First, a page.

Bridges' take on Rooster Cogburn is as stubborn and drunk as Wayne's ever was. However there's an added element of history which supplies layers and insight to Cogburn that make him equally lovable and contemptible. He can be audacious and vile, but underneath it all he has a sense justice that, while not unwavering, carries with it a strong sense of decency. Making him the perfect match for the flamboyant and boisterous LeBoeuf. Damon tones down LeBoeuf's incessant self-obsession in favor of a more intellectual cowboy. LeBoeuf counters Cogburn's down to earth, everyday man, style with a more upper class lawman. He makes up for his rash and lack of viable experience with charisma and resoluteness.
The back and forth banter between Cogburn and LeBoeuf stood out to me as one of the film's most enjoyable aspects. Hilarious, and yet eye opening, they provide the film a much needed breakdown of archaic western mythos. Neither character is without flaws, many of which we are shown, and therein lies our desire to want to know them better. Unfortunately, at the cost of these diatribes, we lose one aspect of the original 1969 film I admired - the platonic bond that builds between Cogburn and Ross.
Stepping into the villainous role of Tom Chaney, Josh Brolin uses his (more or less) five minutes to absolute perfection. He is everything the preceding conversations would lead you to believe, and more. With even less screen time, Barry Pepper steps into the difficult to fill shoes of Robert Duvall as Lucky Ned Pepper, adding to the films list of memorable performances. From the closeups of his spitting and mangled teeth, the makeup team gave Ned a vagrant look and Pepper had the gumption to match it. Together they give a brief introspective to the products of a world split between the lawful and the lawless.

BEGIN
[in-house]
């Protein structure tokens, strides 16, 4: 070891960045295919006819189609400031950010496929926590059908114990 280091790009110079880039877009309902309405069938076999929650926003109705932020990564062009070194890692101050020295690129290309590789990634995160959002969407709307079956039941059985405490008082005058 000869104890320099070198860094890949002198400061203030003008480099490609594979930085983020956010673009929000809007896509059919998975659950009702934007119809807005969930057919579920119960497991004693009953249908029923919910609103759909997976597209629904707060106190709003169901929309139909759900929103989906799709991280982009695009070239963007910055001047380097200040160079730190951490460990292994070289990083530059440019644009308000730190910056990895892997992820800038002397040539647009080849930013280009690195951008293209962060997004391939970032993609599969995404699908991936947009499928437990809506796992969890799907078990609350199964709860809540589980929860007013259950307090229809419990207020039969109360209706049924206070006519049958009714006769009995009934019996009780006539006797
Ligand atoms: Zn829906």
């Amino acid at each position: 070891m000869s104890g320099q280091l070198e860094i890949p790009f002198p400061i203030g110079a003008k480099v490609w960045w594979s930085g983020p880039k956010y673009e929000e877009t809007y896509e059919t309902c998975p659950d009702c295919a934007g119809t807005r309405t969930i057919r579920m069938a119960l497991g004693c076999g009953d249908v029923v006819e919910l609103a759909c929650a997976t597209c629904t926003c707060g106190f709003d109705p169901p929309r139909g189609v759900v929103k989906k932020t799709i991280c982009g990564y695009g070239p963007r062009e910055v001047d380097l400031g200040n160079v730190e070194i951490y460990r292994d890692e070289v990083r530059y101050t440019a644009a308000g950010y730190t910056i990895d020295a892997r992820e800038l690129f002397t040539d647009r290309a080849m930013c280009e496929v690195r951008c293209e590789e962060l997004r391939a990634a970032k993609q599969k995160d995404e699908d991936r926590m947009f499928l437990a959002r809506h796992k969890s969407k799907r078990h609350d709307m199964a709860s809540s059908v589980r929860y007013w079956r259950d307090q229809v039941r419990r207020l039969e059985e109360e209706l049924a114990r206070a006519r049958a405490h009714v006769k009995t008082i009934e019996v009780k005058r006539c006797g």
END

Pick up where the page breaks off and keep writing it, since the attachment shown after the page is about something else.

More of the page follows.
Using dialogue that at times borders on poetic, the Coen Brothers do an outstanding job of capturing this world. The characters are not your general 'ho-hum' western stereotypes, but instead use words riddled in syllables and pronunciation (you'd be surprised how rare that is for a western). Winter as the backdrop to their journey provides a chilling, dark, and foreboding visual tone. It creates a since of isolation and barrenness to scenery that would otherwise seem welcoming. As the film progresses, this isolation becomes more and more apparent. Wide shots of towns and landscapes give way to closeups and reaction shots.
Which is one of the primary reasons why I find the final shootout equally appealing and frustrating. The iconic scene of Cogburn charging four men head on, dual wielding guns, is as much apart of the True Grit nostalgia as any scene in the film. Yet it feels so disassociated with the tone of the rest of the film, I can't but feel another approach would have made more sense. Sure you may lose some marketability, but I truly feel it would have been a more satisfying conclusion.
Still, no matter how I slice it, True Grit is one of the best films I've seen this year. The mix of comedy, tragedy, and visual prowess provides a versatile viewing experience unlike any other film I've witnessed this year. It resonates on a deep level with wonderfully incandescent characters and beautiful imagery. It is my firm opinion that True Grit ranks among the upper echelon of Coen Brothers films.
Written and Directed By: Joel and Ethan Coen
Novel By: Charles Portis
So, what did you think of True Grit? If you haven't seen it yet, will you?